• In session B-2 we do observe learning effect in the last two rounds.
• In session B+L we also observe learning during all the whole rounds.
Consequently, these results indicate that this tool is powerful to induce
students to reach the Nash Equilibrium.
Final Remarks
In this paper we have formulated an interesting classroom experiment: a
repeated version of the Beauty Contest Game. Our experience is that this
kind of games are a good way to introduce the intricateness of the equilibrium
concept. Not only does it permits students to see the mechanism in action
but also to appreciate the difference between a theoretical abstraction and
the real world dynamics towards equilibrium.
The BCG is one of those tricky games worth playing: although it is
plain simple in its formulation and the solution is always obvious ex-post, by
amusing oneself in the game one realizes the difficulties of outsmarting other
people.
The classroom experiment needs some careful preparation to make conveniently mixed groups. However, once everything is ready to start, if the
monitors are well trained, rounds should run quite smoothly and increasingly
fast. Although for our purposes four rounds are enough, it would be easy to
reach ten rounds if necessary. Continuous repetitions could be very rewarding for students, as this will let most of them to reach for themselves the
theoretical solution before the proper explanation is given.
Once the BCG is done and the post-experimental session is concluded
we can run other experiments such as the Traveler’s dilemma (that we ac-
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tually did). Students realize how game theory training helps them to solve
interesting (and sometimes lucrative) puzzles.
Appendix
Experimental Instruments
All these instructions were originally written in Spanish.
Instructions
You are going to participate in a microeconomic experiment. You have been
randomly assigned to a (6-10) person group. In this game you will have to
make decisions repeatedly in four rounds. Your partners will be the same
during the four stages. Moreover, your group has been assigned to a monitor
that will control the procedure.
The rules of the game in each period are the following: you should choose
a (integer or decimal) number in the interval [0, 100]. Zero and one hundred
are allowed choices. Once the monitor has collected the choices of your group,
the winner will be determined. The winning number is the closest to 2/3 of
the average of all group numbers:
2
x= ·
3
n
i=1
n
xi
.
The winning prize will be 0.25 extra points in each round for your final Micro
II exam. If two or more people are equally close to x, the prize will be split
equally among them. A person so lucky as to guess the right number the
four times will get a whole point!
First you must write down the group and code you were given at the top
line of the attached strip. Then at each round, you must select your number.
When all of you have finished, the monitor will pick up the responses. Afterwards, you will receive back your strip with the additional information: the
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average of your group, 2/3 of this and the winning number. This procedure
will be repeated four times.
If you have any question, please raise your hand and the instructor will
come to you. You are not allowed to speak during the experiment.
Monitoring Sheet
Monitor:
Group:
Full Name
Session:
Round 1
Subject 1
Subject 2
Subject 3
Subject 4
Subject 5
Subject 6
Subject 7
Subject 8
Subject 9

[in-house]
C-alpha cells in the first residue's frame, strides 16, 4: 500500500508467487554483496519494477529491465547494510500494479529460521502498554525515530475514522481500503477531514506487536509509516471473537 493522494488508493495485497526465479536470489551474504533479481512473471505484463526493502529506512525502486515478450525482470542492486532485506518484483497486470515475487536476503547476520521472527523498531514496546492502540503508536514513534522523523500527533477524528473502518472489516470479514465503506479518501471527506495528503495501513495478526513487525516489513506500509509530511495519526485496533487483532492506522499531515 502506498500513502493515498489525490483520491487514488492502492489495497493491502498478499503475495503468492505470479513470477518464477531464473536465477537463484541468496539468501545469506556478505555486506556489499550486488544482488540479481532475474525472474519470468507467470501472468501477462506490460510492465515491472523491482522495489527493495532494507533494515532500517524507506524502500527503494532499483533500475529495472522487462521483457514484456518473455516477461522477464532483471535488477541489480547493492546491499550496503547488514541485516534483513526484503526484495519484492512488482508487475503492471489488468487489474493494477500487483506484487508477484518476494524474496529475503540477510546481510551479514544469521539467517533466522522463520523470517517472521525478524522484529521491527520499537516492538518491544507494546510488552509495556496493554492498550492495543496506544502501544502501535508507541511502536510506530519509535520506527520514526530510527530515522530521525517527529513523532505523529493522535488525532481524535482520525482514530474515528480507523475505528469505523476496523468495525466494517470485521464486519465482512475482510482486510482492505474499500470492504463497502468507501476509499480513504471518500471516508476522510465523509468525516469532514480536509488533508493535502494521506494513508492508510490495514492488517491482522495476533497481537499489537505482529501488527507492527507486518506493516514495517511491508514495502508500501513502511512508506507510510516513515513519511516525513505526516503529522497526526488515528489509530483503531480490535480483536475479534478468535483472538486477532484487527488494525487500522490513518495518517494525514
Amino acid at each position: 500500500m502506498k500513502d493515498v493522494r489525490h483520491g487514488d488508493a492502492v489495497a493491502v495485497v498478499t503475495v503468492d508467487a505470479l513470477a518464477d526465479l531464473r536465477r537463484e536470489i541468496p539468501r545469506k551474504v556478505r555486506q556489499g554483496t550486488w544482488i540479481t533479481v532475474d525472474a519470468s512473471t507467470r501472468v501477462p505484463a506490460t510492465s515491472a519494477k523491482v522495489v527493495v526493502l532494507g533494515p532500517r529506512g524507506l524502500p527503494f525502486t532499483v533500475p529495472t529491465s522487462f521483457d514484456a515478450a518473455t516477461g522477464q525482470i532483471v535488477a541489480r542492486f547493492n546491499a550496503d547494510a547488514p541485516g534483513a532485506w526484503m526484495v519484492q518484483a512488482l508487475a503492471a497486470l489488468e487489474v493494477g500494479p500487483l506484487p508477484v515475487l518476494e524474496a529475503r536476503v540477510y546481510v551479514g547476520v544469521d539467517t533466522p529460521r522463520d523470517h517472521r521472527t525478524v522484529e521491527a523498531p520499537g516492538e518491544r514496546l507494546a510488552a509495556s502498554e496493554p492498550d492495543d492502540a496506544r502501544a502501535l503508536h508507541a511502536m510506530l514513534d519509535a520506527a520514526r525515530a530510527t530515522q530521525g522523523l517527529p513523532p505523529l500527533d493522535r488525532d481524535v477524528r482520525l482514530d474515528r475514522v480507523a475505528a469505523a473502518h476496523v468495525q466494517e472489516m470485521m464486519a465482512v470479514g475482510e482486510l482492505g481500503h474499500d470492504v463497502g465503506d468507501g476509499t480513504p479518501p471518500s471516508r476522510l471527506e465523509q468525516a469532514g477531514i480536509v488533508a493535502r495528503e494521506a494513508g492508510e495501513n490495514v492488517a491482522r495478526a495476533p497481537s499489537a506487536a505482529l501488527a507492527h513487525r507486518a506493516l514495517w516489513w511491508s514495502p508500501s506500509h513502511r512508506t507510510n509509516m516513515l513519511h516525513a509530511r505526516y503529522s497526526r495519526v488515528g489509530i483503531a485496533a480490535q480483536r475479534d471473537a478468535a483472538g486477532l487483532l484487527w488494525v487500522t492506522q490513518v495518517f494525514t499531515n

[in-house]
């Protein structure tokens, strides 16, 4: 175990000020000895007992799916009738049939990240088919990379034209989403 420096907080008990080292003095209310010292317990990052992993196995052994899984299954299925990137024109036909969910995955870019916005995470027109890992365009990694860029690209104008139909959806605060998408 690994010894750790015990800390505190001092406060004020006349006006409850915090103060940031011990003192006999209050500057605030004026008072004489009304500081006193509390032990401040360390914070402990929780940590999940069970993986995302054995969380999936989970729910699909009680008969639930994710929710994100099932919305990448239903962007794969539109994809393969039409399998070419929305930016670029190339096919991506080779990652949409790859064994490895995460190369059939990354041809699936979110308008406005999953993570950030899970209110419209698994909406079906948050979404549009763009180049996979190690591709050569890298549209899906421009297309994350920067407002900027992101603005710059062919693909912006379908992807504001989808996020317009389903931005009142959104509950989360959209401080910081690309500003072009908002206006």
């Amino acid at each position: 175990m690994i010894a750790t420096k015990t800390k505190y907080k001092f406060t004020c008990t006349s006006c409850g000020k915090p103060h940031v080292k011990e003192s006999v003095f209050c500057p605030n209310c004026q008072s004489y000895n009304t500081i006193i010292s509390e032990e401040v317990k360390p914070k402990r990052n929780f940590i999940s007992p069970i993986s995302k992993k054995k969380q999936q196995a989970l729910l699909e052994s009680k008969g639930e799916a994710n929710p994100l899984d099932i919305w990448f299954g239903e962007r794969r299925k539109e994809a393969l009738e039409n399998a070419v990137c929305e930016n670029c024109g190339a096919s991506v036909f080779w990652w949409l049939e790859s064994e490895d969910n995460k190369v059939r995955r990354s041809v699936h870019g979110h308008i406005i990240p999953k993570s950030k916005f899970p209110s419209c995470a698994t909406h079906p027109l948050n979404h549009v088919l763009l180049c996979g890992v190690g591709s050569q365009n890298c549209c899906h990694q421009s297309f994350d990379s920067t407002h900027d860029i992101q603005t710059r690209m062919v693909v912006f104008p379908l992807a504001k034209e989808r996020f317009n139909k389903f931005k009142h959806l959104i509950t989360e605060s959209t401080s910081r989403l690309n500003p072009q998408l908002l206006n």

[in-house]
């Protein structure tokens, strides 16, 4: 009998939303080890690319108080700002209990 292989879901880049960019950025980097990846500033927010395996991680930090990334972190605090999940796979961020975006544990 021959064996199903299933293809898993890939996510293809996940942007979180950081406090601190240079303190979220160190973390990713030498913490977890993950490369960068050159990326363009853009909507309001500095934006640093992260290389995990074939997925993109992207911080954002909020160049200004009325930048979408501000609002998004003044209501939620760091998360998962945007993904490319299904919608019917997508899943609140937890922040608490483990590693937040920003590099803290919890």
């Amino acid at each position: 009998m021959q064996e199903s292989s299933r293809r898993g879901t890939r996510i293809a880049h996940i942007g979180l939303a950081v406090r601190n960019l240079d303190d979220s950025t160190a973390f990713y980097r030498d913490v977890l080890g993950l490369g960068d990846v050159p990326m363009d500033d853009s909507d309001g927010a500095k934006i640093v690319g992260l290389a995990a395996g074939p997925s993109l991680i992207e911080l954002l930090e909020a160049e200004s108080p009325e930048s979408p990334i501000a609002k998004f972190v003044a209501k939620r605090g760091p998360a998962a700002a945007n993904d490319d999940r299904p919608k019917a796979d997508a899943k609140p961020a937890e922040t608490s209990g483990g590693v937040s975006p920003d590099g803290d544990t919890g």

Subject 10
Average
2/3 of average
16
Round 2
Round 3
Round 4
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Individual Sheet
Code:
Group:
First Round
Group Average:
Your Choice:
2/3 of the average
Winning Number:
Second Round
Group Average:
Your Choice:
2/3 of the average
Winning Number:
Third Round
Group Average:
Your Choice:
2/3 of the average
Winning Number:
Fourth Round
Group Average:
Your Choice:
2/3 of the average
Winning Number:
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Statistical Analysis
Let Xij be the number chosen by a student at round i in session j, where
1 = 1, ..., 4 and j = 1, 2, 3. Let Fij (X) be the distribution function associated
to each variable Xij .
First, we contrast if each Fij (X) follows a normal distribution with average µij and standard deviation σij . For that, we use the Kolmogorov-Smirnof
goodness-of-fit test. The following table shows the results:
B-1
B-2
B+L
Round
Z-statistic
p-value
Z-statistic p-value Z-statistic p-value
1
1.116
0.165
0.937
0.344
1.135
0.152
2
1.063
0.208
0.713
0.690
0.681
0.742
3
1.579
0.014(*)
0.384
0.998
0.792
0.556
4
1.285
0.074
0.709
0.696
0.867
0.440
(*) significant at 5%
Table 4: Kolmogorov-Smirnof goodness-of-fit results
As we can see in table 4, individual choices adjust to a normal distribution
except for the first session (B-1) at the third round of the game.
Using a parametric test for the equality of means between paired rounds,
the results are the following:
B-1
t-stat.
B-2
p-value t-stat.
B+L
p-value t-stat.
p-value
Round 1 vs. 2
2.315
0.012
1.252
0.109
2.951
0.002
Round 2 vs. 3
-
-
2.107
0.021
3.148
0.001
Round 3 vs. 4
-
-
2.859
0.003
1.758
0.042
Round 2 vs. 4
7.586
0
-
-
-
-
Table 5: Parametric test for the mean equality
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Observe that for the first session (B-1) at the third round it is not possible
to apply this test because it does not follow a normal distribution.
Table 5 shows that the difference between successive average choices is
statistically positive in all cells except for the first two rounds in the second session (B-2). In this last case, the null hypothesis of mean equality is
accepted.
So as to involve the third round of the first session in the statistical
analysis, we apply the Wilcoxon non-parametric test using the same former
hypothesis. Results are summarized in the following table:
B-1
Z-stat.
B-2
p-value Z-stat.
B+L
p-value Z-stat.
p-value
Round 1 vs. 2
-2.378
0.008
-1.077
0.1414
-2.467
0.006
Round 2 vs. 3
-4.612
0
-2.001
0.022
-2.871
0.002
Round 3 vs. 4
-5.225
0
-3.459
0
-3.45
0
Table 6: Wilcoxon non-parametric test for the mean equality